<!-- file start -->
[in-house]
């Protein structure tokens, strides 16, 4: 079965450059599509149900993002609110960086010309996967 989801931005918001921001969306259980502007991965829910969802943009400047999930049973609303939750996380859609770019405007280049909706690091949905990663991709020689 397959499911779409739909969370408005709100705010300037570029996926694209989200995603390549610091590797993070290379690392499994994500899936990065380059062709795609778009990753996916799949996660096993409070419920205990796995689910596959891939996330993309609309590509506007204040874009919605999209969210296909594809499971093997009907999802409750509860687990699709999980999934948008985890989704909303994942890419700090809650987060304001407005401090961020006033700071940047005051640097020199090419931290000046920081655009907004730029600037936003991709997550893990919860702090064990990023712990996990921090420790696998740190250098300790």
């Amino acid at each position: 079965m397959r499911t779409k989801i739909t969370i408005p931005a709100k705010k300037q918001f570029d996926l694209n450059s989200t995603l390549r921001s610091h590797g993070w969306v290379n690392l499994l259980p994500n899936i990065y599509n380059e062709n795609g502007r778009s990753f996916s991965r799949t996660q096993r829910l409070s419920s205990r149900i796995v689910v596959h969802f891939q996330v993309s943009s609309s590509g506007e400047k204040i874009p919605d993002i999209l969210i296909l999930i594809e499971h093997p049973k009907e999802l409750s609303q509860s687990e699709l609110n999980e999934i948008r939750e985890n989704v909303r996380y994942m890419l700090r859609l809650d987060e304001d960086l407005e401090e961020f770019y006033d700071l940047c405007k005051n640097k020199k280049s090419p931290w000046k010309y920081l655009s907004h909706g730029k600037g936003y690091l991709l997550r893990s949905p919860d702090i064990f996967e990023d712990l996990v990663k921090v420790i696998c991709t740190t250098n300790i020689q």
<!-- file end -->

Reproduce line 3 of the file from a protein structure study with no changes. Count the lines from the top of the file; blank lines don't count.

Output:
């Amino acid at each position: 079965m397959r499911t779409k989801i739909t969370i408005p931005a709100k705010k300037q918001f570029d996926l694209n450059s989200t995603l390549r921001s610091h590797g993070w969306v290379n690392l499994l259980p994500n899936i990065y599509n380059e062709n795609g502007r778009s990753f996916s991965r799949t996660q096993r829910l409070s419920s205990r149900i796995v689910v596959h969802f891939q996330v993309s943009s609309s590509g506007e400047k204040i874009p919605d993002i999209l969210i296909l999930i594809e499971h093997p049973k009907e999802l409750s609303q509860s687990e699709l609110n999980e999934i948008r939750e985890n989704v909303r996380y994942m890419l700090r859609l809650d987060e304001d960086l407005e401090e961020f770019y006033d700071l940047c405007k005051n640097k020199k280049s090419p931290w000046k010309y920081l655009s907004h909706g730029k600037g936003y690091l991709l997550r893990s949905p919860d702090i064990f996967e990023d712990l996990v990663k921090v420790i696998c991709t740190t250098n300790i020689q």